- Both heating systems, due to the influence of product scaling in the production process, cause system instability, and thus both systems should be cleaned, including AIC (Aseptic Intermediate Cleaning), which aims to remove the fat, protein and other scaling layers deposited on the heating surface, reduce the pressure inside the system, and effectively extend the one-time continuous operation time; CIP (Final Cleaning), which aims to clean the heating system thoroughly after AIC and restore the heating The purpose of CIP (final cleaning) is to thoroughly clean the heating system after AIC and restore the productivity of the heating system.
Some problems of ultra-high temperature sterilization
Heat exchange method
The heat exchange in the production process takes place by conduction and convection, and there are two cases in the heating process.
Direct heating: Steam is injected directly and uniformly into the water through an ejector, and heat is transferred to the water by conduction and convection.
Indirect heating: The hot water heated by steam passes through the partition to heat the product on the other side, and the heat is transferred from the boundary layer through the partition to the boundary layer on the other side almost entirely by conduction, and further heat transfer to the center of the product stream is accomplished by conduction and convection.
A device that transfers heat by an indirect method is called a heat exchanger. The heat exchanger has two channels separated by a partition, where the hot water flows through one channel and the product flows through the other channel. There are two flows of product in the heat exchanger with the heating medium, a counter flow and a parallel flow.
Different products, especially dairy products, are more sensitive to heat. During the production process, when the temperature of milk is higher than 65°C, it is easy to produce a scale layer, and the temperature difference between the heat transfer surface of the exchanger and the milk is too large, which will increase the chance of protein in milk forming coke on the surface of the partition, leading to the decrease of the heat transfer coefficient. In the sterilization section, the hot water temperature is generally 2-3°C higher than the sterilization temperature of the product is preferred.
In the reverse flow process, the product is gradually heated during the stroke, and the temperature is always a few degrees lower than the temperature of the heating medium at the same point; while in the parallel flow process, the temperature difference between the two at the same point varies more. In parallel flow, the final temperature of the product cannot be higher than the temperature obtained by mixing the product and the heating medium. In reverse flow, this limitation is not present and the product can be heated to 2-3°C lower than the inlet temperature of the heating medium.
Heating process control
The product should not boil during the heating process for the following reasons The steam generated after the product boils will occupy the system flow path, thus reducing the sterilization time of the product and making the sterilization efficiency lower. Secondly. After the product boils, the flow path will produce strong turbulence due to the action of steam bubbles, resulting in a highly unstable flow and temperature in the system. Third. During the process, the bubbles generated by boiling will increase the chance of product denaturation and scaling on the heating surface, affecting heat transfer and product quality.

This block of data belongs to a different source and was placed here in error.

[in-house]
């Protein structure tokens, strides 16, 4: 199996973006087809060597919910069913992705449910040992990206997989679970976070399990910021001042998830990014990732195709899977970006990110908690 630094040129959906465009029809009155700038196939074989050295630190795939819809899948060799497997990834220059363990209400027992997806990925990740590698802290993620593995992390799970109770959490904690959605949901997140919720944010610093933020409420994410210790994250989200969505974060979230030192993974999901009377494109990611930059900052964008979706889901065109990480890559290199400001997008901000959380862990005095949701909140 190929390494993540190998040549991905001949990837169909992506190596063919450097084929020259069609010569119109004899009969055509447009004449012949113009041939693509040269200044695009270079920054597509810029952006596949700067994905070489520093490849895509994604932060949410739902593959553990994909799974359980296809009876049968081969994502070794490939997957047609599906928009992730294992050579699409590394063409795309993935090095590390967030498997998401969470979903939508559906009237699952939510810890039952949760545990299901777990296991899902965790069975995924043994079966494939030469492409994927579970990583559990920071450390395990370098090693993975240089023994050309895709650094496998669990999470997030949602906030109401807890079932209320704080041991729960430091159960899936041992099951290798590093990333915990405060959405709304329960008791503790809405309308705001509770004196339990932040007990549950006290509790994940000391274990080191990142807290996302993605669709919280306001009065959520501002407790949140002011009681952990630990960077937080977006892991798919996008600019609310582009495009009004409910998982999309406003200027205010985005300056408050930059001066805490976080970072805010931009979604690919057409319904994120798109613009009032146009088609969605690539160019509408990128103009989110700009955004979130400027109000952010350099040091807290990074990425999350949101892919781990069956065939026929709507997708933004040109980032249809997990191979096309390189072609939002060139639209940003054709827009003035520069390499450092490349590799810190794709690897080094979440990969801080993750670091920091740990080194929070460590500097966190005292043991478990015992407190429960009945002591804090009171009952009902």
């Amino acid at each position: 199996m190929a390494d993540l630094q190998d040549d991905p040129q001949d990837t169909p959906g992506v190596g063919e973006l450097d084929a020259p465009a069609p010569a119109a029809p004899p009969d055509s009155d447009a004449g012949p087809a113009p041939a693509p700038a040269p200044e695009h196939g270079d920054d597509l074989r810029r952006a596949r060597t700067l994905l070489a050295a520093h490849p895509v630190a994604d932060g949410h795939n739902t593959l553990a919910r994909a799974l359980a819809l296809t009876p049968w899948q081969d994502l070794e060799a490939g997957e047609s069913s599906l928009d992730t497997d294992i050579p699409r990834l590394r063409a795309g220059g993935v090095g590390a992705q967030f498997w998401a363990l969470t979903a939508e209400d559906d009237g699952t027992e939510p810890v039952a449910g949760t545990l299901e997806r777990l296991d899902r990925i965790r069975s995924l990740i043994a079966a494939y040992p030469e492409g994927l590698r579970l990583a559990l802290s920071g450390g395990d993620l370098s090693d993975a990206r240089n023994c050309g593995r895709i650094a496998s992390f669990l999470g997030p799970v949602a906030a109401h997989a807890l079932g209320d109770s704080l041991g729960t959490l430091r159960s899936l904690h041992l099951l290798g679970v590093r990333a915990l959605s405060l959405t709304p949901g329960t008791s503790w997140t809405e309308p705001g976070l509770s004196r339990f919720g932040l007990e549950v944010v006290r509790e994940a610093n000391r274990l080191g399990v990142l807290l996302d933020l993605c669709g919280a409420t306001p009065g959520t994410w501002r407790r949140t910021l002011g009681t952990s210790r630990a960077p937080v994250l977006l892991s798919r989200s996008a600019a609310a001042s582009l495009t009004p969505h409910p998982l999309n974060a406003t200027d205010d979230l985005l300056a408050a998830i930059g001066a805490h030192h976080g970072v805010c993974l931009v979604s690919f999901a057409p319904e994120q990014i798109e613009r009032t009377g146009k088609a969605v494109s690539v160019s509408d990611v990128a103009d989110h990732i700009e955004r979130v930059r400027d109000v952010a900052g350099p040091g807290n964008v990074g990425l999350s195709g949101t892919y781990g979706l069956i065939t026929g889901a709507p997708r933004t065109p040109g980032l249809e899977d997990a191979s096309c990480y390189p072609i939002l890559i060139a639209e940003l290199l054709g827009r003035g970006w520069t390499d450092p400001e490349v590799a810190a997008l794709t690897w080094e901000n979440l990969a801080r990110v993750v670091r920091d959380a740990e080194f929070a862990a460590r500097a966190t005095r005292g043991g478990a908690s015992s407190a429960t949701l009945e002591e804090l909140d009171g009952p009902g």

In order to prevent boiling, the internal pressure of the product flow path at a certain temperature should not be less than the saturated vapor pressure at that temperature. Since the main component of the product is water, this pressure is similar to the saturated vapor pressure of water, e.g., 0.2 MPa (i.e., 2 kg pressure kgf/cm2) needs to be maintained at 135°C to avoid boiling of the material, and 0.375 MPa of internal pressure is required at 150°C. Experience has shown that to better prevent boiling of the product during heating, the internal pressure provided should be at least 0.1 MPa higher than the saturated steam pressure.
Control of product flow rate and hot water flow rate
In order to reduce the scaling condition of the product on the surface of the heat transfer partition and to ensure the quality of the product, in the sterilization section, the hot water temperature is generally 2-3°C higher than the sterilization temperature of the product. To achieve this, a relatively stable ratio between the product flow rate and the hot water flow rate should be maintained. We know that the size of the flow rate to determine the product is determined by the production capacity of the filling machine, generally speaking, the hot water flow rate is 1.1 to 1.2 times the product flow rate is more appropriate. If the hot water flow rate is too low, to reach the set sterilization temperature (e.g. 137℃ for milk), more steam must be consumed to make the temperature on the hot water side rise higher, which may reach 140℃ or higher, which will greatly affect the product quality and also increase the chance of the exchanger clogging due to scaling and shorten the normal production time.